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War of words

In the fight over sexualized content in kids’ books, concerned parents show that free speech cuts both ways

War of words
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Jen Pippin was scrolling through Facebook during her lunch break when a video popped into her feed. It showed a Pennsylvania mother reading an excerpt of the 2020 book All Boys Aren’t Blue during a local school board meeting. The book is a “memoir-manifesto” written by self-­described nonbinary activist George M. Johnson. It’s recommended for ages 14 and up. In the video, dated October 2021, Vicki Flannery read aloud a passage in which the author describes a sexual encounter he had at age 13 with his 18-year-old cousin. Flannery, a mother of two, told school board members that until that week, the book had been shelved at an elementary school library in the North Penn School District in suburban Philadelphia.

Pippin, an operating room nurse in Sebastian, Fla., says her “jaw hit the ground” when she saw the clip. She searched her school district’s library database and discovered All Boys Aren’t Blue shelved in some of its high school libraries.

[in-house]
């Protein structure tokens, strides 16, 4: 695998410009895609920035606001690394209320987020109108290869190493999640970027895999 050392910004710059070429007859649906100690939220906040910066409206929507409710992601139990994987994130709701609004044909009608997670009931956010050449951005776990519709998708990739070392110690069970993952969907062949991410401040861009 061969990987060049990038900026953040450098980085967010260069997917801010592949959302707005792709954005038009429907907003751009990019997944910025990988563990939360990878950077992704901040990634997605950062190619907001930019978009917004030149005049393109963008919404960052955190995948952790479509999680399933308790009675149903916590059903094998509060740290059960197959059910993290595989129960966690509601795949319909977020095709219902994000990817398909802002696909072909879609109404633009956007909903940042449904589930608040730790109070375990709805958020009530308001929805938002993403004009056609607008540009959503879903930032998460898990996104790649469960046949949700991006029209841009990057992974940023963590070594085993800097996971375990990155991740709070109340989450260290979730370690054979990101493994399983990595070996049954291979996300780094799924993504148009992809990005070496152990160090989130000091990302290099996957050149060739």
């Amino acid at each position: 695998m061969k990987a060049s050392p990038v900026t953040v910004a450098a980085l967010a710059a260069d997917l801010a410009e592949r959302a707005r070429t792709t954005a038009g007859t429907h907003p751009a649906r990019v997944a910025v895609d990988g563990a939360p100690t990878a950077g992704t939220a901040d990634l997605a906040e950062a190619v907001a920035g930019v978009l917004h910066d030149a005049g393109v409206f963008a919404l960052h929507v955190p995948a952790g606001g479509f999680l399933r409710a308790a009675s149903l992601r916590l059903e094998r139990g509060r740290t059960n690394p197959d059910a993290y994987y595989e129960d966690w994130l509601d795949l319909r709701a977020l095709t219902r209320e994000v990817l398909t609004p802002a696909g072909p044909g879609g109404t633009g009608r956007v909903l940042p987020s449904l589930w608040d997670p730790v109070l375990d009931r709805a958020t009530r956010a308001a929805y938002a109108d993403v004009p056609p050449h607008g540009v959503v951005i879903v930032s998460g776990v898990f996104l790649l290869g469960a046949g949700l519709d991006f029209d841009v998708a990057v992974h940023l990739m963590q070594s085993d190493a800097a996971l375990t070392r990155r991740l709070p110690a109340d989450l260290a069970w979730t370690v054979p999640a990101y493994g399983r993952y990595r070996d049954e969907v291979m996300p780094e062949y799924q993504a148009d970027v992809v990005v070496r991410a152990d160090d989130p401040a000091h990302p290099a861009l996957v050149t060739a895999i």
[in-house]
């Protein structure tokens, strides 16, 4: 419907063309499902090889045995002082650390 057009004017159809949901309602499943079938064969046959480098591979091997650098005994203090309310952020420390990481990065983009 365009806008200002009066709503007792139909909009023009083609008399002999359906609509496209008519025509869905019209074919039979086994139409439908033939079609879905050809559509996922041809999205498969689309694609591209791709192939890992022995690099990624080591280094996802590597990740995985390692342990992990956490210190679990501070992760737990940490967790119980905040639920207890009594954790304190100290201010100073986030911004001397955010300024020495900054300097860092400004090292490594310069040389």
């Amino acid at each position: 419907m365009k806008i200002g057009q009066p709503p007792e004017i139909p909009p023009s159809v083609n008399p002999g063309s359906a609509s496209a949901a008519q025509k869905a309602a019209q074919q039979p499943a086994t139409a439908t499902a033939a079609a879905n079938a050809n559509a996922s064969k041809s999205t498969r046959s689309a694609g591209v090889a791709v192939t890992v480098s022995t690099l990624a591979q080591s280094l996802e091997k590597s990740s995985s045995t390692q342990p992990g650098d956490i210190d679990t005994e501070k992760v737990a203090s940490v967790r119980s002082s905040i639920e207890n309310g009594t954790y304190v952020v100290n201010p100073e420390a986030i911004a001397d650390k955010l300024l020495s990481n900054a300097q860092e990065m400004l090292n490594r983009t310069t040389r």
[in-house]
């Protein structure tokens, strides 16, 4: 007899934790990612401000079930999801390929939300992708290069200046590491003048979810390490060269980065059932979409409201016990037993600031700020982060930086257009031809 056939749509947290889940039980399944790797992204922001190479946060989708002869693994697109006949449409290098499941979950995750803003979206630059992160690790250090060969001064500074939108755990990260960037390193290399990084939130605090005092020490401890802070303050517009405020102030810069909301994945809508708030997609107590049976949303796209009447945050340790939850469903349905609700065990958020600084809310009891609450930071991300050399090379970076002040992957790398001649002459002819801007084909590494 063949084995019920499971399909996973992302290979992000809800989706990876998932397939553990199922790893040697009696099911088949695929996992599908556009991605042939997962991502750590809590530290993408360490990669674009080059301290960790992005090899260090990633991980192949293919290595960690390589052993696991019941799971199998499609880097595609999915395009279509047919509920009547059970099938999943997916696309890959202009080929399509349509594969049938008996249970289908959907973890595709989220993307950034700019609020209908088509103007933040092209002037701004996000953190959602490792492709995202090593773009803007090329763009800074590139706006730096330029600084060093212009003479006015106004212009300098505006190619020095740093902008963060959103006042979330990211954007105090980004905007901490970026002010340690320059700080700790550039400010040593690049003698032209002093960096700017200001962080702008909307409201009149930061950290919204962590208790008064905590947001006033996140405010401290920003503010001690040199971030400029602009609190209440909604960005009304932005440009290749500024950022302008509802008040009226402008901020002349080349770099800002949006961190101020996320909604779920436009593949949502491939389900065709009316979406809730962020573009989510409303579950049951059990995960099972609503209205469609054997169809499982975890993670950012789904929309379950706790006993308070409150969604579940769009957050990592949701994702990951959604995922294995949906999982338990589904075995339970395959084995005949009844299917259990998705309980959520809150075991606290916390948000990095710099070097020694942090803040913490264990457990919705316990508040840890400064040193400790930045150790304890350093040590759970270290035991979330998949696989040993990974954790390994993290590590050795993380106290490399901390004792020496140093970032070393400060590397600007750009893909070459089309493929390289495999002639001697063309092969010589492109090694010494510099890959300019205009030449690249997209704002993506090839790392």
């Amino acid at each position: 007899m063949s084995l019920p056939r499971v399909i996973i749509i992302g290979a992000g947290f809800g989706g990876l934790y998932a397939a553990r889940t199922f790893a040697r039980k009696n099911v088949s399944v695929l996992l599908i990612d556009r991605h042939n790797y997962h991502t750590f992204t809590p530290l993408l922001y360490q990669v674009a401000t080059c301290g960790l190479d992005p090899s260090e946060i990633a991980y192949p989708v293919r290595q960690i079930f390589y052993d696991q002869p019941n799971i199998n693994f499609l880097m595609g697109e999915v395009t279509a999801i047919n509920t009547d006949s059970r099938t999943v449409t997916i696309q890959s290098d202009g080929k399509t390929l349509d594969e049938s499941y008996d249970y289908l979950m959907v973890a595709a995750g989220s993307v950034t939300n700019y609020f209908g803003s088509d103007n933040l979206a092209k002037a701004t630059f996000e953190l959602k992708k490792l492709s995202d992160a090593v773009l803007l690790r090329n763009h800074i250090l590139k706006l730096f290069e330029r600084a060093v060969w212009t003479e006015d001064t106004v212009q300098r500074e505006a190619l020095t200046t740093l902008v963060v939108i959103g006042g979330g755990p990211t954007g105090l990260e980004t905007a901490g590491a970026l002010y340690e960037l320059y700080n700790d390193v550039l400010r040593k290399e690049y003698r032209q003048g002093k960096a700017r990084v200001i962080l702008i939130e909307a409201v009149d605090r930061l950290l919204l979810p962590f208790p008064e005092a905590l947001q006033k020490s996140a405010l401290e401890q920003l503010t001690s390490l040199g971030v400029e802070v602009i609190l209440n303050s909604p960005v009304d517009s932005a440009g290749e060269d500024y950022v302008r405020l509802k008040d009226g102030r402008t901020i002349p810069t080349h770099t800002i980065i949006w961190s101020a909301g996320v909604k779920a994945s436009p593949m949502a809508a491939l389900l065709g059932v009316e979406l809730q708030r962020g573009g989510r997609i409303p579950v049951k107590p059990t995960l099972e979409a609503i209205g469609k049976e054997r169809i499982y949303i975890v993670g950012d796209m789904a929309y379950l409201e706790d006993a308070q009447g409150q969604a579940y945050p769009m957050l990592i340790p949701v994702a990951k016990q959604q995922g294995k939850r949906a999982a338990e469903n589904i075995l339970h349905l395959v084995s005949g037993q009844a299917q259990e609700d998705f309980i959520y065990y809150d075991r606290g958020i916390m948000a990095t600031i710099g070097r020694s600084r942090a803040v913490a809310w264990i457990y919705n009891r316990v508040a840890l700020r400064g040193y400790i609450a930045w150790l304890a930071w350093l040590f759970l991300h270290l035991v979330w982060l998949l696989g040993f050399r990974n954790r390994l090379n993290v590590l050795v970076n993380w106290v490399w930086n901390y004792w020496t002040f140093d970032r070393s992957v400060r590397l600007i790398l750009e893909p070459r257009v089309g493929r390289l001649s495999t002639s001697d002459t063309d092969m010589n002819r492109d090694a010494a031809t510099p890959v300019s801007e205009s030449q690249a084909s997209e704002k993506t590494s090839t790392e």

“That’s when my crusade began,” she said.

During the last two years, parental outrage over children’s books with obscene and pornographic content has rippled across the country. Many moms and dads have launched grassroots campaigns to restrict or remove books. Others have spearheaded policy changes in their local districts that give them more say over what books their kids are exposed to in school libraries and classrooms. Opponents accuse them of banning books and suppressing free speech. But their pushback is forcing transparency and much-needed debate among school boards, administrators, and librarians over what constitutes age-appropriate reading material at a time when authors and publishers are pushing more sexualized content than ever before.

Jen Pippin in Sebastian, Fla.

Jen Pippin in Sebastian, Fla. Todd Anderson/The New York Times/Redux

Pippin’s crusade in the Sunshine State involves co-leading a chapter of Moms for Liberty. The day we talked, she was prepping for January’s monthly chapter meet-up at Woody’s Bar-B-Q. It was rib night, and Pippin gave a library update along with details on the upcoming school board meeting.